In a nutshell, Robotics is the study of robots and their possible applications in both everyday work, as well as specialised tasks. To be precise this branch of technology tends to deal with the design, construction, operation, structural disposition, manufacture and application of robots, alongside the computer systems that are used for their control and information processing.
The primary concept, and later creation of machines that would be able to work autonomously is something that was first thought up during the classical era, but it was not until more recent times that we’ve been able to fully realise the initial concept. Research into the potential possibilities and functionalities of Robotics did not become fully realised until the 20th Century, as technology in prior centuries did not have the level of sophistication required to construct such machines.
In this modern age, robotics is a field of technology that is progressing rapidly as the sophistication of modern robots continually advances and applies itself to many practical purposes, and while it is found in both domestic and commercial practices, it is most prominent in military applications. Such applications vary widely, from building cars, to defusing bombs and explosive devices, the exploration of wrecked ships or various deep subterranean caverns. The most well-known application of robotics is, naturally, in space operations, where they are used in Zero G environments and experiments, repairing damaged portions of space stations or attaching new installations, and, of course, the exploration of new planets and the furthest reaches of space.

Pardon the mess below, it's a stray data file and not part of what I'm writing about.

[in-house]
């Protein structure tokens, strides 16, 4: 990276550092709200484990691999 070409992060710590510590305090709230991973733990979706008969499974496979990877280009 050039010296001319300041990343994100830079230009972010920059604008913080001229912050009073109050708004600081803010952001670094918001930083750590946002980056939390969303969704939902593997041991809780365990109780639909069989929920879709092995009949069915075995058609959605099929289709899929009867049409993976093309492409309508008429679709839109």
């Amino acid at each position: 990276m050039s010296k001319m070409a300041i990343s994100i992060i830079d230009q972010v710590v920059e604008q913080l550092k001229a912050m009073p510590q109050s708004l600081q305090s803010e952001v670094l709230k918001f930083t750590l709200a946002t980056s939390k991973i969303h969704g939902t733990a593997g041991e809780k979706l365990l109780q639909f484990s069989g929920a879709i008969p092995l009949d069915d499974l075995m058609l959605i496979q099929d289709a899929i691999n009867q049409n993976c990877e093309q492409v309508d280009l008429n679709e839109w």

The idea behind automation and robotics is not a recent idea or concept, in fact it has rather loose origins in ancient legends and myths, which eventually led to spawn the more solid and modern constructs of today. These modern concepts had its beginnings during the age of the Industrial Revolution, which first spawned the requirements for more advanced and complex machinery, which then led to the subsequent introduction of history. This new power source first allowed for the possibility for a new alternative method to power machines that housed compact motors.
The modern concept of a “Humanoid Machine” was first developed and visualised during the 1920s, to the point where ideas of human sized robots who held the capacity to form near human thoughts and perform everyday human functions became increasingly common.
The very first applications of these “Modern Robots” were implemented in factories as industrial robots, which were essentially simplified machines capable of handling manufacturing tasks with requiring any human assistance. It wouldn’t be until the 1960s that humanity would first delve into the construction of digitally controlled industrial robots, and one that went beyond even that to those that would make use of artificial intelligence.
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